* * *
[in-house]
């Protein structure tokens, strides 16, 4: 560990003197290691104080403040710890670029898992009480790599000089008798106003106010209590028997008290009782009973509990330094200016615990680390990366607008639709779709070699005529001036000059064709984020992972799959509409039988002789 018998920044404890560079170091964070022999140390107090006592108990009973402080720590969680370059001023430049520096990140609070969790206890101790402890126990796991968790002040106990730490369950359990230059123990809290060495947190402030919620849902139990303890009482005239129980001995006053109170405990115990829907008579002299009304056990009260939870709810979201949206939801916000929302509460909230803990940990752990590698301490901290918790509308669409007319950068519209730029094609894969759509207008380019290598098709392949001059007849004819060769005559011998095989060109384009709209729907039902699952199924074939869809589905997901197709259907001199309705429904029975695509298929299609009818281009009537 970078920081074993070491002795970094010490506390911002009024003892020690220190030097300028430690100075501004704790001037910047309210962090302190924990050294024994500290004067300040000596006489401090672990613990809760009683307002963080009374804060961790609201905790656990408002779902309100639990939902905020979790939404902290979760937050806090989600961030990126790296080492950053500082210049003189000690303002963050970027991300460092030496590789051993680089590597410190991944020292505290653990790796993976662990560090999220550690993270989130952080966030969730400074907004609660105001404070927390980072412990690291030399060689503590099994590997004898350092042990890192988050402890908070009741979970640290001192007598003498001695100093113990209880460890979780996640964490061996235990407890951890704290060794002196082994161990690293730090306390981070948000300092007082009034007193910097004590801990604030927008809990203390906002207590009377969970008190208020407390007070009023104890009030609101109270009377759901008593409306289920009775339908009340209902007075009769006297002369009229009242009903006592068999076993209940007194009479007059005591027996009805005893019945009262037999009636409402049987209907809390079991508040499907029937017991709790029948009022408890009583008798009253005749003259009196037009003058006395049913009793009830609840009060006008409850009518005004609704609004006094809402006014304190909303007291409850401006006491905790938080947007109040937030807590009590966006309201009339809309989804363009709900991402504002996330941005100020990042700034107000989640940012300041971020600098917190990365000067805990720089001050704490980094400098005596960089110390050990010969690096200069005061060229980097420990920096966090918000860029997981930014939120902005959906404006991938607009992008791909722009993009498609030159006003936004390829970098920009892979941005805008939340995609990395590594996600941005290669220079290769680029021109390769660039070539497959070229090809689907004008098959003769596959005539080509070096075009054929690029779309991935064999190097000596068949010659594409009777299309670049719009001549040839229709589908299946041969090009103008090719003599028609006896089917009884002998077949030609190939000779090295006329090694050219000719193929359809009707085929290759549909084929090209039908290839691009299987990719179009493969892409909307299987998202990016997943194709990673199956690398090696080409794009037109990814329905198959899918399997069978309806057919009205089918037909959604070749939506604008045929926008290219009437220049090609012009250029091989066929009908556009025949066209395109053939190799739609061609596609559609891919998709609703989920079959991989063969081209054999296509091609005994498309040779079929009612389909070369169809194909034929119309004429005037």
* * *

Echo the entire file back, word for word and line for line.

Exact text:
[in-house]
């Protein structure tokens, strides 16, 4: 560990003197290691104080403040710890670029898992009480790599000089008798106003106010209590028997008290009782009973509990330094200016615990680390990366607008639709779709070699005529001036000059064709984020992972799959509409039988002789 018998920044404890560079170091964070022999140390107090006592108990009973402080720590969680370059001023430049520096990140609070969790206890101790402890126990796991968790002040106990730490369950359990230059123990809290060495947190402030919620849902139990303890009482005239129980001995006053109170405990115990829907008579002299009304056990009260939870709810979201949206939801916000929302509460909230803990940990752990590698301490901290918790509308669409007319950068519209730029094609894969759509207008380019290598098709392949001059007849004819060769005559011998095989060109384009709209729907039902699952199924074939869809589905997901197709259907001199309705429904029975695509298929299609009818281009009537 970078920081074993070491002795970094010490506390911002009024003892020690220190030097300028430690100075501004704790001037910047309210962090302190924990050294024994500290004067300040000596006489401090672990613990809760009683307002963080009374804060961790609201905790656990408002779902309100639990939902905020979790939404902290979760937050806090989600961030990126790296080492950053500082210049003189000690303002963050970027991300460092030496590789051993680089590597410190991944020292505290653990790796993976662990560090999220550690993270989130952080966030969730400074907004609660105001404070927390980072412990690291030399060689503590099994590997004898350092042990890192988050402890908070009741979970640290001192007598003498001695100093113990209880460890979780996640964490061996235990407890951890704290060794002196082994161990690293730090306390981070948000300092007082009034007193910097004590801990604030927008809990203390906002207590009377969970008190208020407390007070009023104890009030609101109270009377759901008593409306289920009775339908009340209902007075009769006297002369009229009242009903006592068999076993209940007194009479007059005591027996009805005893019945009262037999009636409402049987209907809390079991508040499907029937017991709790029948009022408890009583008798009253005749003259009196037009003058006395049913009793009830609840009060006008409850009518005004609704609004006094809402006014304190909303007291409850401006006491905790938080947007109040937030807590009590966006309201009339809309989804363009709900991402504002996330941005100020990042700034107000989640940012300041971020600098917190990365000067805990720089001050704490980094400098005596960089110390050990010969690096200069005061060229980097420990920096966090918000860029997981930014939120902005959906404006991938607009992008791909722009993009498609030159006003936004390829970098920009892979941005805008939340995609990395590594996600941005290669220079290769680029021109390769660039070539497959070229090809689907004008098959003769596959005539080509070096075009054929690029779309991935064999190097000596068949010659594409009777299309670049719009001549040839229709589908299946041969090009103008090719003599028609006896089917009884002998077949030609190939000779090295006329090694050219000719193929359809009707085929290759549909084929090209039908290839691009299987990719179009493969892409909307299987998202990016997943194709990673199956690398090696080409794009037109990814329905198959899918399997069978309806057919009205089918037909959604070749939506604008045929926008290219009437220049090609012009250029091989066929009908556009025949066209395109053939190799739609061609596609559609891919998709609703989920079959991989063969081209054999296509091609005994498309040779079929009612389909070369169809194909034929119309004429005037």